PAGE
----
The man who created Tantrum Cycles is relentlessly driven to improve things. Things that he is passionate about and enjoys daily. For whatever reasons, for Brian Berthold, those things always seem to involve speed. Even as a kid, bikes were being modified. Wheels, tires, gears, frames; it was mix and match with whatever worked. There were even a few ill-fated attempts at adding suspension (to a StingRay) where there was none.

Bikes and wooden crate downhill carts were soon augmented with motorcycles and real karts. Where to channel this passion was an issue at first. With no chance of college and the impending Vietnam era draft looming, Berthold chose to enlist in the Air Force, serving a 3 year stint in the test ranges of Nevada. The desert was good for racing motorcycles, which Brian was already involved in and would continue to do long after. By the time his enlistment ended, Berthold realized that the GI Bill would let him get a Mechanical Engineering degree  and let him make a good living at his passion, making things go fast.

Brian spent the next 15 years as a professional race engineer, chassis designer, aerodynamicist and shock absorber design specialist. His work has won many races and championships at the highest levels of motorsport, from Formula 1, to Indy Cars to Paris/Peking Rallye cars to LeMans prototype sports cars. He had worked for such factory teams as Jaguar, Audi, Nissan, Toyota as well as motor racing luminaries such as Jackie Stewart, Hans Stuck, Walter Rohrl, Arie Lyundyk, Chip Ganassi, Robby Gordon and many more.

Throughout his high speed motorsports career, bikes were never far from Berthold’s focus. He was known in the pits for bringing whatever his latest creation was and riding it through the paddock, eschewing the common scooters and golf carts. Riding a bike around a race track provided subtle insights that helped Brian engineer the car. Things such as a slight, previously unnoticed elevation change or a bump, entering or exiting a corner.

When the mountain bike world started getting serious about suspension in the 90’s, Berthold knew he had something to offer. While still employed full time in auto racing, Brian started racing XC and downhill and developed OE prototype shocks for Cannondale and Proflex. To address a growing demand for downhill specific products, he designed a highly regarded 7 inch travel upside down fork. Brian sponsored a male and female pro DH racer, as well as traveling the NORBA National DH circuit himself, racing as an amateur while servicing customers and athletes.

Later on, first with his Brake Therapy disc brake conversion for the rear in high demand since no bikes had mounts on the frame, then with the Brake Therapy floating brakes, Brian had customers ranging from John Tomac’s factory team, to the Giant, Jamis and Trek factory DH teams as well as supplying floating brakes to Trek on an OE basis. He then starting working with and sponsoring Fabian Barel on the Kona factory DH team. This led to Brake Therapy having full factory sponsorship for the entire team, resulting in multiple World DH championships for Fabian and Tracey Mosely.

As he was already designing and licensing floating brakes to Kona, Berthold approached them with his concept for a Magic Link bike. Just a plastic model at the time, but Kona gave Brian a Dawg to hack up and make a rideable prototype, which Brian promptly dubbed the “Frankendawg”. Less than a year later, the first production Magic Link Coilairs were in the hands of customers. Rushed to market, the first bikes suffered from early QC issues and were a bit ungainly to look at. Berthold remembers “my mandate was to adapt the invention into an existing Kona frame, changing as little as possible. The result was akin to stuffing a V8 into a Chevy Vega (ok a Prius).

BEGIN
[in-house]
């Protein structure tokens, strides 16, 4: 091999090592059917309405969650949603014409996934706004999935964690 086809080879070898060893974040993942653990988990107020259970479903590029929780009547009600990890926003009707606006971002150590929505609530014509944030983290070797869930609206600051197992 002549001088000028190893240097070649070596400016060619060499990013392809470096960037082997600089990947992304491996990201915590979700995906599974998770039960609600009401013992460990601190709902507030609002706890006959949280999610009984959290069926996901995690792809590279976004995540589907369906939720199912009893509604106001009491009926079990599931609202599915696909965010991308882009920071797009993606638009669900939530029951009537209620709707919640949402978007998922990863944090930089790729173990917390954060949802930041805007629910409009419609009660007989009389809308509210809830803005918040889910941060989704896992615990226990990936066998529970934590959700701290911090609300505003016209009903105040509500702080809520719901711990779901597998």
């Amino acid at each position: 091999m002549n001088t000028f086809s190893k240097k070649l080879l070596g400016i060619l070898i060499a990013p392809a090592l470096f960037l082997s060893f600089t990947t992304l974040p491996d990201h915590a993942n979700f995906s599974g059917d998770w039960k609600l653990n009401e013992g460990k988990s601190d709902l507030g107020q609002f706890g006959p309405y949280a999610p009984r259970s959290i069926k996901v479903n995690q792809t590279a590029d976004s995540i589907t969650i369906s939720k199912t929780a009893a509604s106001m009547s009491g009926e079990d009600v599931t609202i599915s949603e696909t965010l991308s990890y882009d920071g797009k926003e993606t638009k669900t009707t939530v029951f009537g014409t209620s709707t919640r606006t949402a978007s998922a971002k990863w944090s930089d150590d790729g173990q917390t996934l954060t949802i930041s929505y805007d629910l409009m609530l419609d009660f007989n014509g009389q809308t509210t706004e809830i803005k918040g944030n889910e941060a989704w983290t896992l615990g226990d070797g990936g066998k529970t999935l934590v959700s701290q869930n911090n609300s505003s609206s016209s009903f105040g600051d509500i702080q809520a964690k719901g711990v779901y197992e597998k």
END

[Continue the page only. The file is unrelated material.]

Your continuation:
But the bikes garnered worldwide critical success and were among the earliest models to sell out. The line spread to 3 models with the G2 version, which was cleaner in every detail, with the shorter travel Abra Cadabra and 2+2 complimenting the big mountain Coilair. Said Berthold “the G2 bikes were a clean sheet of paper, which I really enjoyed designing and working with the factory to innovate new production methods to optimize the design for the Magic Link”  

The Magic Link bikes sold well over a 5 year period, garnering over US$40 million in sales and numerous glowing magazine reviews for its suspension performance. 

Brian knew he could design an even better system. A system with the Magic Link’s advantages of variable geometry and spring rate according to the demands of rider and terrain, but in a more simple layout, lighter, stiffer, easier and cheaper to make, easier to understand and setup and less visually intimidating due to the elimination of the secondary auxiliary shock.  

The Missing Link was born, with the added advantages of even more geometry change and the ability to go to infinite stiffness in the rear spring rate, if climbing dictated and smooth surface allowed.  

Brian decided to take a different route licensing this design. The exclusive arrangement was just that. It excluded too many brands and people that wanted to enjoy the design. Berthold decided the best way to make it available was to start his own brand. Using a wealth of connections and knowledge accumulated from the bike industry, he formed Tantrum Cycles not only to make the design available to customers, but to promote and license the design to other brands. This would increase the scope of availability. And no matter what the licensees might do, Brian knew that with Tantrum, he was free to offer the bike in whatever configuration he might choose.

For a detailed pictorial account of Brian's career, please go to www.brianberthold.com